3.    Was there valuable consideration present in the entire transaction to render those cheques valid? and

4.   Is the defendant-company liable to pay plaintiff the amount due under those three cheques?

          It is not in dispute that Mr. BangXiang had been one of the directors and majority shareholder of the defendant-company. Admittedly, he had lawful authority to sign, draw and issue the company’s cheques to the plaintiff or to anyone for that matter.  It is evident from the testimony of Mrs. Jai Li Jiang - DW1- Manager of the defendant-company that Mr. BangXiang had unrestricted authority at the material time to sign and issue cheques on behalf of the defendant-company in respect of any transaction. The drawee bank also used to accept him as signatory and has honoured the cheques previously signed by Mr. BangXiang on behalf of the defendant-company. During the same period, Mr. BangXiang was also the Managing Director of the other company “Island Tobacco Seychelles Limited” which had business transaction with the plaintiff. Obviously, having been the Managing Director and Director in a number of companies,  Mr. BangXiang  was a reasonable businessman, not a layperson or an illiterate to write and issue cheques by mistake or through negligence or error to the plaintiff without knowing that he was drawing the cheques from the account of the defendant-company. It is evident that he has done so honestly with clear intension to pay off the debt the “Island Tobacco Limited” owed to the plaintiff and so this court finds. In the normal course of events, an act of drawing and issuing a cheque to any third party is a thing the drawer does within the meaning of the Bills of Exchange Act. In fact, law creates a presumption of good faith in the defendant’s act of drawing and issuing the cheques to the plaintiff or to any third party. It doesn’t matter whether it is made for the repayment of the debt the “Island Tobacco” owed to the plaintiff or anyone else. The presumption of good faith is activated by operation of law even if it had been done negligently or not.        It is pertinent to note that Section 96 of the Bills of Exchange Act reads thus:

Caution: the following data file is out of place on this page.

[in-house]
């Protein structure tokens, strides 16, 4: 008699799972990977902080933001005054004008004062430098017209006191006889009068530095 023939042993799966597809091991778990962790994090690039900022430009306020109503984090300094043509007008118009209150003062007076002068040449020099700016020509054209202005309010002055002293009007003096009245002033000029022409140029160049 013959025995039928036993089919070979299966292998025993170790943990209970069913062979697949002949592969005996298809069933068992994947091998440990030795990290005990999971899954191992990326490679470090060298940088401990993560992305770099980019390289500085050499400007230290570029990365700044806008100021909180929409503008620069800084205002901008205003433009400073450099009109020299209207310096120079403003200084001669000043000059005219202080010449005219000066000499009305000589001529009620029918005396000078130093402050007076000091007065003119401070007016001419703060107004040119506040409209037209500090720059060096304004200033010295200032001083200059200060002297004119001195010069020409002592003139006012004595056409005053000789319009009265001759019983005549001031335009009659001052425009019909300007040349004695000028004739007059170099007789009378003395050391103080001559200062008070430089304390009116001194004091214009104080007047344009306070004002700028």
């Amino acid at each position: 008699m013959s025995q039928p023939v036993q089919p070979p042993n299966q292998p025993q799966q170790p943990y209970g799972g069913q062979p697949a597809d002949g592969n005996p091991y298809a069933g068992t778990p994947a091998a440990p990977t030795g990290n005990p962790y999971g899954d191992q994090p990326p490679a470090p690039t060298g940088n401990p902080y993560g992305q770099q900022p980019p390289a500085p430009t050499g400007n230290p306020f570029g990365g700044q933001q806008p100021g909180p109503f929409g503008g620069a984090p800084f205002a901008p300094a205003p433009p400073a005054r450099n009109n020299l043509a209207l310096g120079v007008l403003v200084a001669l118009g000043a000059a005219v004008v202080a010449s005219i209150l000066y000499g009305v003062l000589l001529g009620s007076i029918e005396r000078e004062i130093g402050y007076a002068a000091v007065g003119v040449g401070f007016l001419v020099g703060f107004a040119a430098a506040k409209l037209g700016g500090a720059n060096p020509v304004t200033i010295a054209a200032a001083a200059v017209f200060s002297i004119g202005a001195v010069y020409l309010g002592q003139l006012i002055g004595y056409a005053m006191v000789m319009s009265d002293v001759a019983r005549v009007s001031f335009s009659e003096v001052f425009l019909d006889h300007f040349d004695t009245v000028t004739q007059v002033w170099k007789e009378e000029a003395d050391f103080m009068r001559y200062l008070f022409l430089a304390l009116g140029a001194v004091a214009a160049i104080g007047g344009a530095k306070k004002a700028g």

“A thing is deemed to be done in good faith, within the meaning of this Act, where it is in fact, done honestly, whether it is done negligently or not”

          In any event, the presumption of good faith is activated by operation of law in favour of the plaintiff, which presumption has not been rebutted by the defendant by adducing any credible or positive evidence in this matter. Therefore, this Court finds that Mr. BangXiang issued the cheques in question to the plaintiff in good faith, correctly, honestly and deliberately, not by mistake or though error to pay off the debt. Besides, this Court finds on evidence that Mr. BangXiang had lawful authority at the material time, to draw those cheques in favour of the plaintiff.  These findings indeed, answer the questions No: 1 and 2 above.